Tales of Tomorrow: The Search for the Flying Saucers.

Science Fiction Theatre:

The series Science Fiction Theater was produced by Ivan Tors and Maurice Ziv. The drama was an anthology series syndicated from 1955 to 1957. The series was shot on motion picture film and not broadcasted live like other shows of the period. The first season used color photography for its episodes and, season two was in black and white due to budget reasons. The series dealt with stories that were rooted in science fact as well as science fiction. The shows opening sequences have a camera focus on lab internments and pans toward the host. The host was Truman Bradly, a character actor, and he introduces the story. There were 78 episodes made; each was 30 minutes long.

Bradly would be in a laboratory during the opening sequence, demonstrating an experiment illustrating the plot of the story. He would outline certainly proven or speculated principals of science incorporated into the episode. The series would use any fields of science for its plots. Everything from space travel, human endurance, and communications. Some episodes dealt with contact with aliens or had an emphasis on the paranormal. Once the story concluded, Bradly would appear again for an epilogue. He stated that the episode was a work a fiction but asked if he or she believed it.

I have enjoyed watching the series since I discovered it on YouTube a few years ago. I seem to remember a reference to it from the sci-fi movie Back to the Future when McFlys' father said he wanted to watch an episode of it rather than go out with his future mom. I love the fact that the series used mostly factual science and technology that made each story very believable. It did give me the impression that it was a forerunner to the techno-thriller of today.

The host Truman Bradly.

I had watched one episode of the series on youtube a few years ago, and it has always stood out to be very realistic, I even think it was one of the best of the series: Season one Episode two, Matters of the Heart. In this story, a foreign dignitary is shot and wounded by an assassin. He gets treated at the hospital after being shot. However, he is in critical condition due to a gunshot wound to the heart. The surgeon says he only has a few hours to live because of the way the bullet lodged in his heart. He states the only person who could operate on the patient is halfway around the globe. There is no way to reach him in time, so the doctors try to contact him by television signals bounced off the moon. At that time, there were no satellites in orbit, and it would be two years before Sputnik. The US Army had conducted experiments using radar to send radio signals to the moon and bouncing them off the surface to receive a response. The experiments were known: as Project Dianna, conducted during January 1946 in New Jersy. Therefore it proved the feasibility of future satellite communications and for space travel as well.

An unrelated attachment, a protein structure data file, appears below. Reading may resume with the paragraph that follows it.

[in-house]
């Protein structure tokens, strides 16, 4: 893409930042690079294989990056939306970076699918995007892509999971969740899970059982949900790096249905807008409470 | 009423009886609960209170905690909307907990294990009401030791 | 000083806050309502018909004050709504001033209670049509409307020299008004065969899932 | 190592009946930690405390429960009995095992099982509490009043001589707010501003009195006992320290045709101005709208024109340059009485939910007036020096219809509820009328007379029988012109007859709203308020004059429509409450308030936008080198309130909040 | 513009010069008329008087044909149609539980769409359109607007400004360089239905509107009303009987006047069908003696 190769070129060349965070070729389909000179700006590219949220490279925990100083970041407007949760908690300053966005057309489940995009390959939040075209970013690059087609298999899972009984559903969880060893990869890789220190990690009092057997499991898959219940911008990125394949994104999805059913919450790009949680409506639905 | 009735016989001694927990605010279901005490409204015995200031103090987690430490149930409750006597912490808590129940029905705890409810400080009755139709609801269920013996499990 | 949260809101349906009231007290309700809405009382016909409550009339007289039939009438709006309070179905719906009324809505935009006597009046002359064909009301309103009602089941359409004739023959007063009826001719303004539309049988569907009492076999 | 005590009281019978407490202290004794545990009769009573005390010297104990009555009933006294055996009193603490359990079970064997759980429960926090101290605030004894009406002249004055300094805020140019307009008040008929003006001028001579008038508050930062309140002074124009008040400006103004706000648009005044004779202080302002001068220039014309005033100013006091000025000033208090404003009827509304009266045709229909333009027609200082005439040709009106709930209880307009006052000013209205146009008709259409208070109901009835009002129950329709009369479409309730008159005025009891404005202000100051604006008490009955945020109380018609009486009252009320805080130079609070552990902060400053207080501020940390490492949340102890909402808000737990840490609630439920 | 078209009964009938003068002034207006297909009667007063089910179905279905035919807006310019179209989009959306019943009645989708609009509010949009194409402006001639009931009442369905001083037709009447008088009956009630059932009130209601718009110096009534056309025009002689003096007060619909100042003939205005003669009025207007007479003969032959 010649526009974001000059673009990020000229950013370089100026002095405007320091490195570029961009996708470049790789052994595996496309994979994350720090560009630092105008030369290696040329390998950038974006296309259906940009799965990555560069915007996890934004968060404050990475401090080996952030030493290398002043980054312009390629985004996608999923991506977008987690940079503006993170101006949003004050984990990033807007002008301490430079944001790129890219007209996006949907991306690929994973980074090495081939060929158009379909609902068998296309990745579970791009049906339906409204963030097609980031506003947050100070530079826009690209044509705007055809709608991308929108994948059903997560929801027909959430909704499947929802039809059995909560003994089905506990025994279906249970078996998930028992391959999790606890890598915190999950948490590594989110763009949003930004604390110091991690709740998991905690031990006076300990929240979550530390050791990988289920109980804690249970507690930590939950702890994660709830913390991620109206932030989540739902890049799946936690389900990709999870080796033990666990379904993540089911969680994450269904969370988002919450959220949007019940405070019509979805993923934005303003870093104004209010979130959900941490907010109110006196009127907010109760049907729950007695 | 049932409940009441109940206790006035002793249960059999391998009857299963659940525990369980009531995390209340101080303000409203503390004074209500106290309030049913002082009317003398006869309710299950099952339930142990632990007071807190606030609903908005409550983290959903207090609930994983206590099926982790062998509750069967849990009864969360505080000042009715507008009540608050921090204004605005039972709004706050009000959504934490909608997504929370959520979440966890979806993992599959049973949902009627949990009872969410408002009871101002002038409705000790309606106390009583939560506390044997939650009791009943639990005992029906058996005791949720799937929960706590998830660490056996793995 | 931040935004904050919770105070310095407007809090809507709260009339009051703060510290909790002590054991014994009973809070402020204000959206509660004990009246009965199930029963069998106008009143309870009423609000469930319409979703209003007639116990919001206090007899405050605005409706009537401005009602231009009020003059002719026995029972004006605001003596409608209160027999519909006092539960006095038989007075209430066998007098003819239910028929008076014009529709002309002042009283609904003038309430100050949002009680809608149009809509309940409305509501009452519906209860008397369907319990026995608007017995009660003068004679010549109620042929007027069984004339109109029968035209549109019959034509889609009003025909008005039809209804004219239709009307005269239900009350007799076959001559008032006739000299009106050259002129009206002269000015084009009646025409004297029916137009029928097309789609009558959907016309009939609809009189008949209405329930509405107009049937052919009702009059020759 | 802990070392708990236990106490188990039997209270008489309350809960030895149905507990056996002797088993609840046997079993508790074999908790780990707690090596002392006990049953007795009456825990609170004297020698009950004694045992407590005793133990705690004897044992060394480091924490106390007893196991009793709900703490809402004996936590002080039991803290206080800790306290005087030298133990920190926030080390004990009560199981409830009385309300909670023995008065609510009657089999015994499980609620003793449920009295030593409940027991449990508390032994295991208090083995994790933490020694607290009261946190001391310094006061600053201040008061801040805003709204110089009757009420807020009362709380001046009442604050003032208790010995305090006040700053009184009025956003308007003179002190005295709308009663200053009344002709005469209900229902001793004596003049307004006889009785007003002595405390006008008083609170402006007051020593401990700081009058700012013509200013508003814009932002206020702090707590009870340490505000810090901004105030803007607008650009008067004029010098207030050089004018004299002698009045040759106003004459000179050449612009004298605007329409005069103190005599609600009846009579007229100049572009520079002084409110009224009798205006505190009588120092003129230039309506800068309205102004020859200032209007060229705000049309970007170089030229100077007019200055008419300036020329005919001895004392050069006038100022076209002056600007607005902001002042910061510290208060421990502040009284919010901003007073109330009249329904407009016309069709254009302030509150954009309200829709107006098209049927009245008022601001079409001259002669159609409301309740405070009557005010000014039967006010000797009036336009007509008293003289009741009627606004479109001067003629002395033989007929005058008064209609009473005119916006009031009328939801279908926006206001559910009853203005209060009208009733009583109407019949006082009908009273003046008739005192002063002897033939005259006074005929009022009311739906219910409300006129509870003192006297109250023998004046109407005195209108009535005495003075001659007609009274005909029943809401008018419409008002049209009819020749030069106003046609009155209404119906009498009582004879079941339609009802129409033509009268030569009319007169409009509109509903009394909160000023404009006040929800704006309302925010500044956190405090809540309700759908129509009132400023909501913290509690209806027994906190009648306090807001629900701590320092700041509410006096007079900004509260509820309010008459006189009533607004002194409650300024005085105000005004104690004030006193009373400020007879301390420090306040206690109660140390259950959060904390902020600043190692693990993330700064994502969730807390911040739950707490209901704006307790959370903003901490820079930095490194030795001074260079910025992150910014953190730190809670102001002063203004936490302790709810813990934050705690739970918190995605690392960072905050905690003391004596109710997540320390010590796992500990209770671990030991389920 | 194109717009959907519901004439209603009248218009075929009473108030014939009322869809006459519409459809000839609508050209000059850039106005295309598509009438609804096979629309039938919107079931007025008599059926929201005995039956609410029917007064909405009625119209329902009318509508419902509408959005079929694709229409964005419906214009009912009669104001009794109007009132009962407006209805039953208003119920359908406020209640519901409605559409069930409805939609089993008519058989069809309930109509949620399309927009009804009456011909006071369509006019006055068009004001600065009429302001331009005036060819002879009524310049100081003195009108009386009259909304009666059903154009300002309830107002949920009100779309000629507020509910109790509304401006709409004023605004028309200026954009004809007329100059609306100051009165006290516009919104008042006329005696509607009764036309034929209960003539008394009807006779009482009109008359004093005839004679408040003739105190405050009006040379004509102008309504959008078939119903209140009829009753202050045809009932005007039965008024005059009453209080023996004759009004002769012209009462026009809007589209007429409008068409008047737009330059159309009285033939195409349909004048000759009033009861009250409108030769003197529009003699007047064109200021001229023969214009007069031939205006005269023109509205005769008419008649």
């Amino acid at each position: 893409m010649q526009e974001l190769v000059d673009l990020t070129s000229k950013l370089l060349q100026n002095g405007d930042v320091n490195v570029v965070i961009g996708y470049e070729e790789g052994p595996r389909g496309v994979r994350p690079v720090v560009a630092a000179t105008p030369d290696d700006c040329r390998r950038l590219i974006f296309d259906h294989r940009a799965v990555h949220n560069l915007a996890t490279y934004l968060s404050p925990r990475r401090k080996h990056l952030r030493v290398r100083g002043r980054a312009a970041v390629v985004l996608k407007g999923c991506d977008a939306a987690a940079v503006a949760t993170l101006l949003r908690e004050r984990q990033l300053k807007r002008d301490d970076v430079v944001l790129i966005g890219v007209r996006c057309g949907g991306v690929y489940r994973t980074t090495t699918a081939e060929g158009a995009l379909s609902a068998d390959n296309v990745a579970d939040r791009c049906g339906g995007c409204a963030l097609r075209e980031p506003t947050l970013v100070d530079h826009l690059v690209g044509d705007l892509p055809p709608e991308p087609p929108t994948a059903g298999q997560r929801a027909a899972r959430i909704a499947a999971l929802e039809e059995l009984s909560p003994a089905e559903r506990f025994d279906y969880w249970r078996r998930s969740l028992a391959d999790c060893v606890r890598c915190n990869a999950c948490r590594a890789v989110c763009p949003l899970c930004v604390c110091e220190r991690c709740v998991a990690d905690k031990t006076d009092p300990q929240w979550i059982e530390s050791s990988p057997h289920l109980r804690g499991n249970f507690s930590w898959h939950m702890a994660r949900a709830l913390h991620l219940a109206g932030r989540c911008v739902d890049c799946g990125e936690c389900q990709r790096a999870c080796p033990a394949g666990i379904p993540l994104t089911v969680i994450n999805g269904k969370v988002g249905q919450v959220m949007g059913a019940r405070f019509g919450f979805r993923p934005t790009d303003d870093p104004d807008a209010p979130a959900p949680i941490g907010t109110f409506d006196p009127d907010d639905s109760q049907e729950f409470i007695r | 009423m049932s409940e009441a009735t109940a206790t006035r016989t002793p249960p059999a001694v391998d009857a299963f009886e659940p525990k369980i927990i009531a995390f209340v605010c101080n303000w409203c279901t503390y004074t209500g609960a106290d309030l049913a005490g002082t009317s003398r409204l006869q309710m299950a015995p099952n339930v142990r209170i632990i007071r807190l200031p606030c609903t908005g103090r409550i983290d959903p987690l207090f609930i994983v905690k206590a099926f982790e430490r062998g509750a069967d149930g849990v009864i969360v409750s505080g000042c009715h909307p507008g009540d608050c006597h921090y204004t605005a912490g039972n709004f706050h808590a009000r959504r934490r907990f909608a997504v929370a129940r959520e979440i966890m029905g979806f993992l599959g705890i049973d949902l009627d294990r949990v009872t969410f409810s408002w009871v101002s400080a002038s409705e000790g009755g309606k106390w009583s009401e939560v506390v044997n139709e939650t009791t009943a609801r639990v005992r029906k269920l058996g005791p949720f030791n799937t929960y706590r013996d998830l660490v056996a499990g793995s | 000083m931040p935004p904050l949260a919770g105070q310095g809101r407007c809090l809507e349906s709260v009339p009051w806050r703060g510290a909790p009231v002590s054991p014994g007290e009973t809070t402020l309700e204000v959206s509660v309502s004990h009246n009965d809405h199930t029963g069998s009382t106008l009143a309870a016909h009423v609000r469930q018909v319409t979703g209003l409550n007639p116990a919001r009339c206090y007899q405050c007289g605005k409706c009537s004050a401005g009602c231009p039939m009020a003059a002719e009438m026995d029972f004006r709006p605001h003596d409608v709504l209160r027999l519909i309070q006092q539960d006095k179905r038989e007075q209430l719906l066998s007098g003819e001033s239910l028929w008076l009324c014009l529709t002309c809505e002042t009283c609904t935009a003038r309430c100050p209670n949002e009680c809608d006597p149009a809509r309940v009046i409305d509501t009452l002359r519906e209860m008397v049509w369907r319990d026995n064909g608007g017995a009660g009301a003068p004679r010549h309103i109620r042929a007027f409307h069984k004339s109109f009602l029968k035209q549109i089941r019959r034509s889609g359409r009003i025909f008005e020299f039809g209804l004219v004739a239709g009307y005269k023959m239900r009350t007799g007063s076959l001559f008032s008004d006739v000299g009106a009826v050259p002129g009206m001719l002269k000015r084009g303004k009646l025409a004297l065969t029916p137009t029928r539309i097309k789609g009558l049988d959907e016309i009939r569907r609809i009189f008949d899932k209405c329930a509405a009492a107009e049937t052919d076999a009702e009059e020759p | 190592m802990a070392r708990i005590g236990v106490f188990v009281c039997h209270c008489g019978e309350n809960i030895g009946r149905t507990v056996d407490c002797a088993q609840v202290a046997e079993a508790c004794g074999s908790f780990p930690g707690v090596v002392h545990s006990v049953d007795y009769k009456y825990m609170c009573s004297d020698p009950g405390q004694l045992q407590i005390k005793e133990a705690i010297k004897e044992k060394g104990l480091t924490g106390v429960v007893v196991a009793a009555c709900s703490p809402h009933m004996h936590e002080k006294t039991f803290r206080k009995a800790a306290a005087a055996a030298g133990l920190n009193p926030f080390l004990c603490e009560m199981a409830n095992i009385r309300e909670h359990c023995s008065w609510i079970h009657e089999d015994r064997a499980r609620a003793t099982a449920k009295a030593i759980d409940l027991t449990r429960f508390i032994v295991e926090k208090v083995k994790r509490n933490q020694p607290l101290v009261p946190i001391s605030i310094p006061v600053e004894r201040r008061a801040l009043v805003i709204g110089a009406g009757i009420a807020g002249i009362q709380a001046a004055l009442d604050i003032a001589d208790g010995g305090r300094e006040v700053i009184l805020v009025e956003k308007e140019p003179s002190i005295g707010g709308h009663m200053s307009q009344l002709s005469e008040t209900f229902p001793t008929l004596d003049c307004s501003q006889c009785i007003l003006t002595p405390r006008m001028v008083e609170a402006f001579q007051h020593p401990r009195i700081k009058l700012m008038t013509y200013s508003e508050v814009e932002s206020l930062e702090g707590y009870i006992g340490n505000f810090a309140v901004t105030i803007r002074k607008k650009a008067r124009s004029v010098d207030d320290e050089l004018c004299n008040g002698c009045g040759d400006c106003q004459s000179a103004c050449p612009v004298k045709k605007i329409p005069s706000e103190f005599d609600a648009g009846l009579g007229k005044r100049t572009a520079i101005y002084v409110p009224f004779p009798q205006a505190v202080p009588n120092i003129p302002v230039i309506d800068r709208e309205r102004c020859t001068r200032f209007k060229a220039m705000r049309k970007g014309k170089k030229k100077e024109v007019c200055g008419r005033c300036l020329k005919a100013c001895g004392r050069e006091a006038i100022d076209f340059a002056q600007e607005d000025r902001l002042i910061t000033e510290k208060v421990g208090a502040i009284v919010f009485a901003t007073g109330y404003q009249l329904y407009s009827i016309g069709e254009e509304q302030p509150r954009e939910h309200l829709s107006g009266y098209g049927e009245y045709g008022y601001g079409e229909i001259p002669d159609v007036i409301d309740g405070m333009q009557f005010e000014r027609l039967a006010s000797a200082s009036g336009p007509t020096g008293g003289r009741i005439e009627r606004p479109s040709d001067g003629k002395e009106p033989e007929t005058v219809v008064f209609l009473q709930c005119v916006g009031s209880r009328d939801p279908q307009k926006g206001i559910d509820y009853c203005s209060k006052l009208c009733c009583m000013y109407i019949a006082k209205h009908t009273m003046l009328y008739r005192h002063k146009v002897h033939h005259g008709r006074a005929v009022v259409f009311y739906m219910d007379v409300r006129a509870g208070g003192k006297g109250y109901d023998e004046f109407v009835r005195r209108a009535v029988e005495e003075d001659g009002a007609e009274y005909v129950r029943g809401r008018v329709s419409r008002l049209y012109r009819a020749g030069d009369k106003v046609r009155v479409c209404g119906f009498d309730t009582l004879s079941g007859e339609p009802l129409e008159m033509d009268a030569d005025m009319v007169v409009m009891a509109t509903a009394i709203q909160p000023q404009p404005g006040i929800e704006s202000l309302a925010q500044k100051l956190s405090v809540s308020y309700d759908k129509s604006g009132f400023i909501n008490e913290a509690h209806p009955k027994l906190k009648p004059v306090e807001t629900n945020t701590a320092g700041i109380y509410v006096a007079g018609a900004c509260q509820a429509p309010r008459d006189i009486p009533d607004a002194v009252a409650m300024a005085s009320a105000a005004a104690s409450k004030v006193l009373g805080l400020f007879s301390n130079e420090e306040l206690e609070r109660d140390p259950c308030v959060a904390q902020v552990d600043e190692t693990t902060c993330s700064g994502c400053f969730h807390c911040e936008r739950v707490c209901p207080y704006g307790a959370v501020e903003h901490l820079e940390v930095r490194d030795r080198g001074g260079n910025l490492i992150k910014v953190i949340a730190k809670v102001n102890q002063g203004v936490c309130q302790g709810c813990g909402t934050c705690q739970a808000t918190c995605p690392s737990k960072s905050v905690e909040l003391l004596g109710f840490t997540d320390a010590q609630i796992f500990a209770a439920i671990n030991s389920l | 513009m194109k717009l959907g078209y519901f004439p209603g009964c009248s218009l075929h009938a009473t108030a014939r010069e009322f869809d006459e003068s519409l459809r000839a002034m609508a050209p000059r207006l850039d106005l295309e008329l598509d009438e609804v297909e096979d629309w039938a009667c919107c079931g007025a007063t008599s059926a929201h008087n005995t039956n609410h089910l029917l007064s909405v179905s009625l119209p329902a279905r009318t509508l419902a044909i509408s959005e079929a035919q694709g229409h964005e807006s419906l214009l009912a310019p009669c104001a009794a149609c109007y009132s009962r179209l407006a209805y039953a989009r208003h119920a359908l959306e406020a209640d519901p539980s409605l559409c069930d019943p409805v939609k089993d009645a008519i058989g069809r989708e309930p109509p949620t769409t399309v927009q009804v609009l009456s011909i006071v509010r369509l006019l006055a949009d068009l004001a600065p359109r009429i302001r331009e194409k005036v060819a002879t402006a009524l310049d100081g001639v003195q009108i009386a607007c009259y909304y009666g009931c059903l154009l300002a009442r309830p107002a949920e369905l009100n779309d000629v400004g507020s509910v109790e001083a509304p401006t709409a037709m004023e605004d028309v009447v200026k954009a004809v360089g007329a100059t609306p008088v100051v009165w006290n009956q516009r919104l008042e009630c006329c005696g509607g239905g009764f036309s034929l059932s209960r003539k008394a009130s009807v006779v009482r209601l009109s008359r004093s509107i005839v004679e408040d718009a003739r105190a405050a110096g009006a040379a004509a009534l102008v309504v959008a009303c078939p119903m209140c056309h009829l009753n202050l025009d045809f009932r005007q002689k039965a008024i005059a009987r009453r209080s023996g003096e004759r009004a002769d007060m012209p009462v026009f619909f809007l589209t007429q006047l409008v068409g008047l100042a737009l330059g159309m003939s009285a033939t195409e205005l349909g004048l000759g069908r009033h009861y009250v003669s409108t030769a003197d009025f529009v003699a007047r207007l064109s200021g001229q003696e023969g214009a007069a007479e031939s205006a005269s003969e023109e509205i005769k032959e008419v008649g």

Fortunately, the doctors were able to save the patient. The utilization of TV signals reflected off the moon's surface enabled the doctors to consult with the specialist who was aboard a cruise ship in the pacific ocean. Without this type of link, the patient couldn't have lived. It took an enormous amount of power to transmit the signal; it caused the city to experience a blackout.

Science Fiction Theatre - Y.O.R.D.

In this episode of the series, explorers believe they made contact with aliens via mental telepathy.


Well, I hope you have enjoyed my podcast on these two 50s sci-fi shows. I will talk about other 50s science fiction TV shows in a future podcast. If you like this podcast, please feel free to promote and send some feedback to me. You can follow me on Twitter @EdwardGerman3, make comments on the podcast page at wherever you get your podcast. Also, be sure to check out my vocal media page for the written transcript, podcast player, pictures, and video. Thanks for listing, and I hope to get another episode recorded soon.

End of Transcript:

science fiction

About the Creator

Edward German

A long-time sci-fi fan who loves the internet. I am also writing on subjects other than sci-fi.

you can follow me on "X" @EdwardGerman3 Listen to my podcast The 1950s Science Fiction Podcast on Spotify for Podcasters.